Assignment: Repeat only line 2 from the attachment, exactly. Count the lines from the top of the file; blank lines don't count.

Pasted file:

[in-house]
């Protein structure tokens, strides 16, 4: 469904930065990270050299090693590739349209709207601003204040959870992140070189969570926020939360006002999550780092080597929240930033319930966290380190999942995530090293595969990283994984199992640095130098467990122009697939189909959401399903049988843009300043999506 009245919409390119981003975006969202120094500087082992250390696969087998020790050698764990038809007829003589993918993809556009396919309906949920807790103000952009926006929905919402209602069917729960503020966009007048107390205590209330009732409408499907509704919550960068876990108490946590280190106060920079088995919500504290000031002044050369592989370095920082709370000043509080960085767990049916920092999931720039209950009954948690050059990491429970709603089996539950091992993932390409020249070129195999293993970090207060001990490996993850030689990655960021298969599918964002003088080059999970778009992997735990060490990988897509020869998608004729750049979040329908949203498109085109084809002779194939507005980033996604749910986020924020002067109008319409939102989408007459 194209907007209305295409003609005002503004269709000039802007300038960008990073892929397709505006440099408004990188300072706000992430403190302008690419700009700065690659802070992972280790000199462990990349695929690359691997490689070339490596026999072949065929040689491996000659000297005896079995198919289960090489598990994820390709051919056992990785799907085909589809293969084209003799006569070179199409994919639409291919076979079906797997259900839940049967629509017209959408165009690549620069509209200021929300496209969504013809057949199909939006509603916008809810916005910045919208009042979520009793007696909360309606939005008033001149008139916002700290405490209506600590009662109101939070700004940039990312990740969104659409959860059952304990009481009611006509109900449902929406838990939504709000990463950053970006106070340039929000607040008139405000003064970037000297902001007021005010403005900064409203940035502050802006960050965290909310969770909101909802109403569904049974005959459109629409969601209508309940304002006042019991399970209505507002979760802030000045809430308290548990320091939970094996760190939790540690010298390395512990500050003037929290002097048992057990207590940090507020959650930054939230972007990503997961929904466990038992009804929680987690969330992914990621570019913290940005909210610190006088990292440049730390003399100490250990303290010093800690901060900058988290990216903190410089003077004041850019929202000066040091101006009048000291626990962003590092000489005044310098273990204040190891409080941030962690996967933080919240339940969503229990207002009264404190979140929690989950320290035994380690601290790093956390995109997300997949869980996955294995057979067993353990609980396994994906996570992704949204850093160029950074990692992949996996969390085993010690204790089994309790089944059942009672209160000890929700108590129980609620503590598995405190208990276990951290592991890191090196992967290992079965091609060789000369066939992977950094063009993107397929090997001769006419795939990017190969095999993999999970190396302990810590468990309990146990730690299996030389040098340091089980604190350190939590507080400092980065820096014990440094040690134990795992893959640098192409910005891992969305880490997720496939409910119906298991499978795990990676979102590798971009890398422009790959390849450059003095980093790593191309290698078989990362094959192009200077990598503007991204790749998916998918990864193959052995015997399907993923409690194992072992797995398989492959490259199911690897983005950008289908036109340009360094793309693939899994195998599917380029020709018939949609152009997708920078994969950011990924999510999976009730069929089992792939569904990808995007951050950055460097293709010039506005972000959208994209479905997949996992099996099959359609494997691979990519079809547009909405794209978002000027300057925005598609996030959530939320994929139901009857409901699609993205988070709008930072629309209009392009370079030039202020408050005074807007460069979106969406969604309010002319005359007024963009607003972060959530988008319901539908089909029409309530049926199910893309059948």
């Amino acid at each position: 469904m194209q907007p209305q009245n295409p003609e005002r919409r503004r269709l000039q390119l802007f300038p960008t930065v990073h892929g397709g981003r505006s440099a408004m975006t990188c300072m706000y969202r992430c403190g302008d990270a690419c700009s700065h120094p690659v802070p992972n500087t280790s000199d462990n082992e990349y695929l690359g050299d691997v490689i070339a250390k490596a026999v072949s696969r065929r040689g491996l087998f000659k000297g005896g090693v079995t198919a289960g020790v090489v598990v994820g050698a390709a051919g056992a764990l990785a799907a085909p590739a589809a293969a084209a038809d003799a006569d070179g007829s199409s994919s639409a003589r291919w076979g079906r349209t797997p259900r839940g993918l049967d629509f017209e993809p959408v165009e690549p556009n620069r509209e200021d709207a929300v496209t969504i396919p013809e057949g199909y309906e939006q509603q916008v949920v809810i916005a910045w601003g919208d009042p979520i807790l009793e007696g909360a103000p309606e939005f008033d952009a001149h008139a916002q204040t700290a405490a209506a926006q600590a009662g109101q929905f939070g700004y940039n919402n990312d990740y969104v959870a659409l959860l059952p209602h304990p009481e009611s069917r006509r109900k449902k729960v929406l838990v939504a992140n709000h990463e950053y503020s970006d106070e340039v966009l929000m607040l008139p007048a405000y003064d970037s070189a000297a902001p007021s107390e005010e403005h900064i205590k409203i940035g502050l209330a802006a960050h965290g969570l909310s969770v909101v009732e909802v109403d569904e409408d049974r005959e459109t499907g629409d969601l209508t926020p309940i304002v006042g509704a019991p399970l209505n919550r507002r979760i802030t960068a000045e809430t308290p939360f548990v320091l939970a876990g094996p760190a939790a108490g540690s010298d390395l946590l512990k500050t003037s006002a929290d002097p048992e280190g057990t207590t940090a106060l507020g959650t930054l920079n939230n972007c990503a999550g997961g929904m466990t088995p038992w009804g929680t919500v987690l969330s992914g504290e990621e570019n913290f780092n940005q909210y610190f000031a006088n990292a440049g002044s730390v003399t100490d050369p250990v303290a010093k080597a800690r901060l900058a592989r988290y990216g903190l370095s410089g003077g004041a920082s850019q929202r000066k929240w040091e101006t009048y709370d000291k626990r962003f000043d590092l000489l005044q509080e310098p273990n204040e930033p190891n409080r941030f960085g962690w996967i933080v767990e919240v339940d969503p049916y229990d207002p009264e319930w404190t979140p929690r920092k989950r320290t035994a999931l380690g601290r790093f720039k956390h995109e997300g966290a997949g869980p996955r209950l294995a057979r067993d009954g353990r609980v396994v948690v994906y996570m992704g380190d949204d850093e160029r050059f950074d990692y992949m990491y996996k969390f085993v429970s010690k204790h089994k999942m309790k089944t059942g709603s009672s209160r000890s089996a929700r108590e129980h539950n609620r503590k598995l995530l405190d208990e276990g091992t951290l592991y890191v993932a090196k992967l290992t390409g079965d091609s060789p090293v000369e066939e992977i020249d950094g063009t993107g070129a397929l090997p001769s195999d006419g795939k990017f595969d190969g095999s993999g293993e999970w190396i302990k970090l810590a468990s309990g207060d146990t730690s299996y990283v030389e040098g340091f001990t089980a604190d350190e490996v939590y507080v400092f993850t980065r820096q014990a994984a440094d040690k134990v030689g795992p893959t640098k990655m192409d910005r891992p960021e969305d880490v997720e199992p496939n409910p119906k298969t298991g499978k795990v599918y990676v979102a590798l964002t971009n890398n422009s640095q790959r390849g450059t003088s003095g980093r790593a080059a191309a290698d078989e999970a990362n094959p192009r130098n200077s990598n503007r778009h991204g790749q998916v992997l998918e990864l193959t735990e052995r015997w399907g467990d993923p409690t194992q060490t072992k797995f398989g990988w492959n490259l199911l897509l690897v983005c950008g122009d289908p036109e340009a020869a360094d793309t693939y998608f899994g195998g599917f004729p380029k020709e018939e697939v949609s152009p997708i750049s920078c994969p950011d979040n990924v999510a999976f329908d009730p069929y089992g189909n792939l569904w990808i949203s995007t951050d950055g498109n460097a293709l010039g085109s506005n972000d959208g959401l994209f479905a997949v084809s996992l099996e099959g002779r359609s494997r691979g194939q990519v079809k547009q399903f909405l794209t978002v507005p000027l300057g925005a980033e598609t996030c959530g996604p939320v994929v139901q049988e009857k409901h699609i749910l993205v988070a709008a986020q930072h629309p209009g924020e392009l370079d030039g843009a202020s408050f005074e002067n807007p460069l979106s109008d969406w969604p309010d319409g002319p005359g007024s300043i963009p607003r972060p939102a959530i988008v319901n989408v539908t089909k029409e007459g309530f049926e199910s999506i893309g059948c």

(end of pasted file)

């Protein structure tokens, strides 16, 4: 469904930065990270050299090693590739349209709207601003204040959870992140070189969570926020939360006002999550780092080597929240930033319930966290380190999942995530090293595969990283994984199992640095130098467990122009697939189909959401399903049988843009300043999506 009245919409390119981003975006969202120094500087082992250390696969087998020790050698764990038809007829003589993918993809556009396919309906949920807790103000952009926006929905919402209602069917729960503020966009007048107390205590209330009732409408499907509704919550960068876990108490946590280190106060920079088995919500504290000031002044050369592989370095920082709370000043509080960085767990049916920092999931720039209950009954948690050059990491429970709603089996539950091992993932390409020249070129195999293993970090207060001990490996993850030689990655960021298969599918964002003088080059999970778009992997735990060490990988897509020869998608004729750049979040329908949203498109085109084809002779194939507005980033996604749910986020924020002067109008319409939102989408007459 194209907007209305295409003609005002503004269709000039802007300038960008990073892929397709505006440099408004990188300072706000992430403190302008690419700009700065690659802070992972280790000199462990990349695929690359691997490689070339490596026999072949065929040689491996000659000297005896079995198919289960090489598990994820390709051919056992990785799907085909589809293969084209003799006569070179199409994919639409291919076979079906797997259900839940049967629509017209959408165009690549620069509209200021929300496209969504013809057949199909939006509603916008809810916005910045919208009042979520009793007696909360309606939005008033001149008139916002700290405490209506600590009662109101939070700004940039990312990740969104659409959860059952304990009481009611006509109900449902929406838990939504709000990463950053970006106070340039929000607040008139405000003064970037000297902001007021005010403005900064409203940035502050802006960050965290909310969770909101909802109403569904049974005959459109629409969601209508309940304002006042019991399970209505507002979760802030000045809430308290548990320091939970094996760190939790540690010298390395512990500050003037929290002097048992057990207590940090507020959650930054939230972007990503997961929904466990038992009804929680987690969330992914990621570019913290940005909210610190006088990292440049730390003399100490250990303290010093800690901060900058988290990216903190410089003077004041850019929202000066040091101006009048000291626990962003590092000489005044310098273990204040190891409080941030962690996967933080919240339940969503229990207002009264404190979140929690989950320290035994380690601290790093956390995109997300997949869980996955294995057979067993353990609980396994994906996570992704949204850093160029950074990692992949996996969390085993010690204790089994309790089944059942009672209160000890929700108590129980609620503590598995405190208990276990951290592991890191090196992967290992079965091609060789000369066939992977950094063009993107397929090997001769006419795939990017190969095999993999999970190396302990810590468990309990146990730690299996030389040098340091089980604190350190939590507080400092980065820096014990440094040690134990795992893959640098192409910005891992969305880490997720496939409910119906298991499978795990990676979102590798971009890398422009790959390849450059003095980093790593191309290698078989990362094959192009200077990598503007991204790749998916998918990864193959052995015997399907993923409690194992072992797995398989492959490259199911690897983005950008289908036109340009360094793309693939899994195998599917380029020709018939949609152009997708920078994969950011990924999510999976009730069929089992792939569904990808995007951050950055460097293709010039506005972000959208994209479905997949996992099996099959359609494997691979990519079809547009909405794209978002000027300057925005598609996030959530939320994929139901009857409901699609993205988070709008930072629309209009392009370079030039202020408050005074807007460069979106969406969604309010002319005359007024963009607003972060959530988008319901539908089909029409309530049926199910893309059948």